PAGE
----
We had a chance to playtest a few turns of the simultaneous system described in the previous posts. In some ways it works -- it does reduce the total number of turns overall, it does provide some brinksmanship, it does speed up the resolution.
But there was one important thing that it lost. When you're facing an encounter in the previous version you roll your white and red dice at the same time -- so you get some good results, but also the bad results at the same time. Thus, with each roll, the enemy is getting closer and closer and the tension mounts.
In this version, we each take turns rolling, then the enemy rolls, and based on that brief description you would think that the tension is similarly pretty palpable. But what really happens is, for each roll, you collect your dice, then roll, then increment the track, then decide if you're going to get out, then (if you do) collect your rewards. If you take a reward it may be upwards of a minute before the next person rolls while you do that. Then the process repeats for each player and THEN, at last, the enemy rolls and maybe moves. And then the process repeats. The encounter just takes long enough that the sense of suspense is hard to sustain.
We had a very nice playtester suggestion that I think might help with this. He proposed viewing the encounters as semi-cooperative. Meaning that, at the start of the encounter, each player reveals how much they will commit to the encounter (equipment cards or black cubes). Then the number of white dice the /group as a whole/ will roll is based on what everyone contributed. Then, roll all those white dice, and the red dice, all together, and move a /single/ marker along the card's success track. Each person can decide whether to get out after each roll (receiving rewards for whatever space the group marker is on), and a player who gets out takes their equipment card(s) with them, so the remaining group is a bit weaker.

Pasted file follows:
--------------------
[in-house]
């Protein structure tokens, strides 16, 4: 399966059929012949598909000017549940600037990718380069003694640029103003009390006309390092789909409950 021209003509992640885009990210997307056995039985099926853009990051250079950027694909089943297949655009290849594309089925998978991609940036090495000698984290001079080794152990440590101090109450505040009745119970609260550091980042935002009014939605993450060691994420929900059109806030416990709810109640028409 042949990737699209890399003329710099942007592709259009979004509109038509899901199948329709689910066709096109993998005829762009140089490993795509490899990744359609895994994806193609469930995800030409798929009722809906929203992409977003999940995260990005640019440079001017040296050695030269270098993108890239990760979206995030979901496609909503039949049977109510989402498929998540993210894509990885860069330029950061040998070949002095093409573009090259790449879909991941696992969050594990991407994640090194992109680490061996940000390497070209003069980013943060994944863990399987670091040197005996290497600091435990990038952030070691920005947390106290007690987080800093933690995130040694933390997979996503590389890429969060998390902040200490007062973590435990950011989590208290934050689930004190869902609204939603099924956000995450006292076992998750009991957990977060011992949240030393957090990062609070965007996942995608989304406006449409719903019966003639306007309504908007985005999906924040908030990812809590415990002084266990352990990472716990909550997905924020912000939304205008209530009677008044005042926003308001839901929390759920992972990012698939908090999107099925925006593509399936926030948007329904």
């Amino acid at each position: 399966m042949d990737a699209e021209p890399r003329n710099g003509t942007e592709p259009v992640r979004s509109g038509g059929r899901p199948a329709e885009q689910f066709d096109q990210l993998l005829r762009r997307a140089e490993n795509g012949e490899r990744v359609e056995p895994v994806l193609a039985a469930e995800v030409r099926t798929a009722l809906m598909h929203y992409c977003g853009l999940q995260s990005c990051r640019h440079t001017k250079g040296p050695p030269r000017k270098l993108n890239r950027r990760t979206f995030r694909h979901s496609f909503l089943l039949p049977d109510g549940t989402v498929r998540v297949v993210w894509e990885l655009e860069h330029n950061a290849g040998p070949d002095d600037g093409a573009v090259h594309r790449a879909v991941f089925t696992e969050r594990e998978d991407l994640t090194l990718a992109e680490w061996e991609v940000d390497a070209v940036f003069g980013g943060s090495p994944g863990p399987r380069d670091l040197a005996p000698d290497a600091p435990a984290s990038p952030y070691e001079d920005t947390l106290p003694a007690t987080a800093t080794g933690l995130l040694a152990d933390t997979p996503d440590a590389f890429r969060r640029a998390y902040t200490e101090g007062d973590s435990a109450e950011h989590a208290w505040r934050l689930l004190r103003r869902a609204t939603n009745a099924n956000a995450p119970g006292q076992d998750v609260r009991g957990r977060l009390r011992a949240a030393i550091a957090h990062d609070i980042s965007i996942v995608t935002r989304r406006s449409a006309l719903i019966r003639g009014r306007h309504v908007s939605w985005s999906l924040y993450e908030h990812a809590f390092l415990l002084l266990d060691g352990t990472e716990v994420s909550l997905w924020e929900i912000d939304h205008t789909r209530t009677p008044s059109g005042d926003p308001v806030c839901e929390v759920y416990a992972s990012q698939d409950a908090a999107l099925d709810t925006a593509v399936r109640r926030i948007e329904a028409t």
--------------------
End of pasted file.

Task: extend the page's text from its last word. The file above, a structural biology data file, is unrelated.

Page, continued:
To preserve the quick resolution, I think it would be that you don't receive rewards until the challenge has ended. So the encounter is the action sequence where Indy is frantically trying to grab the headpiece from the burning building, and then in the aftermath he looks at it and actually reads what it says and gets to think about it. So thematically I think this approach is ok. And we also thought that these temporary 'alliances' seem basically compatible with the theme -- in one sense we're all participating in the scene to make it exciting, in another sense our characters are perhaps temporarily cooperating to make the challenge a success but you're still trying to get maximal individual advantage out of the challenge.
One other problem was homogeneity -- everyone basically ends up with exactly the same information. Perhaps it could be that if you get out early, you put a marker on the info you're going to claim, and anyone else who puts a marker on that same card when they get out must pay some cost to access it (or maybe they just flat out can't access it, although that probably won't work -- not enough info to go around in that case).